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British girls who survived shooting of family in French Alps to be re-interviewed

Written by on 6 September 2020

Two young British girls who survived the horrific shooting of their family in France eight years ago are to be re-interviewed in a bid to solve the mystery.

Zainab al Hilli was seven and her sister Zeena four when they witnessed the killing of their parents, their grandmother and a passing cyclist in the Alps.

The killer has never been identified and several theories were explored but no motive was established for the bloodbath on a mountain road near the picturesque town of Annecy in September 2012.

Saad al Hilli, 50, his wife Iqbal, 47 and her mother Suhaila al Allaf, 74, all died in the attack in which a lone gunman fired 25 bullets into the family’s parked car.

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Saad al Hilli was shot dead in the French Alps

Zainab, who is now 15 and Zeena, 12, were put into the care of other members of their family who are of Iraqi origin.

Annecy prosecutor Veronique Denizot said: “The British judicial authorities have given permission for the girls, the two Al-Hilli daughters, to be heard again.

“The older daughter was originally heard when she came out of hospital in Grenoble after the events, and she offered certain details, to the investigators, to the magistrates involved in this dossier.”

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Zainab survived after being shot in the shoulder and beaten around the head. She was found stumbling along the road nearby.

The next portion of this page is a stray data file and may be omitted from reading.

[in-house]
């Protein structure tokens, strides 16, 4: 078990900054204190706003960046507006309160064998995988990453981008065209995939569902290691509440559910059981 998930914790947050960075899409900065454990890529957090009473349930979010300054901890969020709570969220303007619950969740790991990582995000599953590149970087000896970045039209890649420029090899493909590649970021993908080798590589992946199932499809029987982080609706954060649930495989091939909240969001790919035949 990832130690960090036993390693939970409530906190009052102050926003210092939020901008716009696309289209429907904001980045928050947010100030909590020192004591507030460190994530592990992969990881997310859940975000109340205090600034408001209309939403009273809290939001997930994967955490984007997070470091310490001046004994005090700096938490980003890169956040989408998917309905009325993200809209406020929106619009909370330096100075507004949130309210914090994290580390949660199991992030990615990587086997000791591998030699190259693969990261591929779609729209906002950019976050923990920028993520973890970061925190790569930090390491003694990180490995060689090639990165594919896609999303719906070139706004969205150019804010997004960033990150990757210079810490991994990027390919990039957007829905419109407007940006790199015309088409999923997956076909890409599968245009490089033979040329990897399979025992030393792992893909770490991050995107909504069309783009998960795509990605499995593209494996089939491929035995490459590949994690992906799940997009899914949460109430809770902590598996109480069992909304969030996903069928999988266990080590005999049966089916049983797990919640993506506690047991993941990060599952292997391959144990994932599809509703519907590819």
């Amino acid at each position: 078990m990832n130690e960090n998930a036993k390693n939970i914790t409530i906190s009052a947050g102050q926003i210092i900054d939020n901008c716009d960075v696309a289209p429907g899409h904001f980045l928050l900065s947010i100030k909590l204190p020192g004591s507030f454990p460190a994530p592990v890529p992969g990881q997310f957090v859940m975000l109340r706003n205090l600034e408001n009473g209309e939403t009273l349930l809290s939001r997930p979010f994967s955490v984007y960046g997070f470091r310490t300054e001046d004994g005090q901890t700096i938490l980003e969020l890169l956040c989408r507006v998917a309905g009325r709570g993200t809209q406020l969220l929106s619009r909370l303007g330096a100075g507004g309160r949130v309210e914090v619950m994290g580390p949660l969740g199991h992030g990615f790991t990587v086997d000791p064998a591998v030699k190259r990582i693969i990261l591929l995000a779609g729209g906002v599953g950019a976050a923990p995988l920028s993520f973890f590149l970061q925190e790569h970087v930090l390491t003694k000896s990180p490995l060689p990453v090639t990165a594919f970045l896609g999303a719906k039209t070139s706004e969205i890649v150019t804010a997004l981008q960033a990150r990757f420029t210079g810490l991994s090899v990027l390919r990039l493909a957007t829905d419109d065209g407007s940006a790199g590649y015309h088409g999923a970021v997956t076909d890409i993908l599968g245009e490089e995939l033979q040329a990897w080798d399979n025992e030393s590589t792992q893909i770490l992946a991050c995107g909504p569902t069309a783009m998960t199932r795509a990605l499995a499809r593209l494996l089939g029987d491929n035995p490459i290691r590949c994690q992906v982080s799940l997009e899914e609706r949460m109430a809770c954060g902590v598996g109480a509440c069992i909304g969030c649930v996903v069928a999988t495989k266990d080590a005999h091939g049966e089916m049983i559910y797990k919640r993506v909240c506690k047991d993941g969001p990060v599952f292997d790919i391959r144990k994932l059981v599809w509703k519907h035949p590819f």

Zeena was discovered cowering underneath her dead mother’s legs in the back of the car.

Ms Denizot said: “If the children can speak again, can offer new elements, perhaps they have new things to say that will help.

“Up until now they have been judged as being too traumatised, and in the wrong psychological state.”

Police officers stand outside the house of Saad al-Hilli and his family in Claygate near London in 2012
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Police officers in the UK and France have been investigating the murders

Ms Denizot said the “slightest new recollection” by one of the girls might be enough to get the stalled investigation moving again.

“Perhaps a detail, a little element that can reopen the enquiry. It is something that we would want to achieve with the help of the British authorities.”

The family were on a camping trip and their BMW was parked in a lay-by beside a wood when they were attacked for no apparent reason.

One theory suggested Mr al Hilli had been attacked because of his job as an engineer, while another focused on a row over a family will, but no definite motive was established. A local dispute was considered the most likely and the family were simply and innocently caught up in it.